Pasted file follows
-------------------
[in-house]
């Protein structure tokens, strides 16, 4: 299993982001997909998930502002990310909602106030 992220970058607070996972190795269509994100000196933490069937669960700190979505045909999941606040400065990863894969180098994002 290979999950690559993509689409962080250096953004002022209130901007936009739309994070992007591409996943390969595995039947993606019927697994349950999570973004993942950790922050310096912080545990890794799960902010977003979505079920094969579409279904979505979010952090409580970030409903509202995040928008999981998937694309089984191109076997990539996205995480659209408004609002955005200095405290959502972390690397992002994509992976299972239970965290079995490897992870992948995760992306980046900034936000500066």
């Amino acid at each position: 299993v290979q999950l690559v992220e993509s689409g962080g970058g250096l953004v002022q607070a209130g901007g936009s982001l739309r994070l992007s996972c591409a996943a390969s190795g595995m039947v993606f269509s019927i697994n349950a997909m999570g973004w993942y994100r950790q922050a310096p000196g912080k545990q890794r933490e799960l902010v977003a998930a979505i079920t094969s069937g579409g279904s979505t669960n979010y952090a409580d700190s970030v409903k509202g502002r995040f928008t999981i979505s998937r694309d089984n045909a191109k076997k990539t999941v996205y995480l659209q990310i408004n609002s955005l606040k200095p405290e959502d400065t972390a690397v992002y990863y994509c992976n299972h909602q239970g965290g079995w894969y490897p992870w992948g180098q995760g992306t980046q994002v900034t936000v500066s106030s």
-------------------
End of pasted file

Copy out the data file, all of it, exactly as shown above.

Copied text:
[in-house]
């Protein structure tokens, strides 16, 4: 299993982001997909998930502002990310909602106030 992220970058607070996972190795269509994100000196933490069937669960700190979505045909999941606040400065990863894969180098994002 290979999950690559993509689409962080250096953004002022209130901007936009739309994070992007591409996943390969595995039947993606019927697994349950999570973004993942950790922050310096912080545990890794799960902010977003979505079920094969579409279904979505979010952090409580970030409903509202995040928008999981998937694309089984191109076997990539996205995480659209408004609002955005200095405290959502972390690397992002994509992976299972239970965290079995490897992870992948995760992306980046900034936000500066």
């Amino acid at each position: 299993v290979q999950l690559v992220e993509s689409g962080g970058g250096l953004v002022q607070a209130g901007g936009s982001l739309r994070l992007s996972c591409a996943a390969s190795g595995m039947v993606f269509s019927i697994n349950a997909m999570g973004w993942y994100r950790q922050a310096p000196g912080k545990q890794r933490e799960l902010v977003a998930a979505i079920t094969s069937g579409g279904s979505t669960n979010y952090a409580d700190s970030v409903k509202g502002r995040f928008t999981i979505s998937r694309d089984n045909a191109k076997k990539t999941v996205y995480l659209q990310i408004n609002s955005l606040k200095p405290e959502d400065t972390a690397v992002y990863y994509c992976n299972h909602q239970g965290g079995w894969y490897p992870w992948g180098q995760g992306t980046q994002v900034t936000v500066s106030s």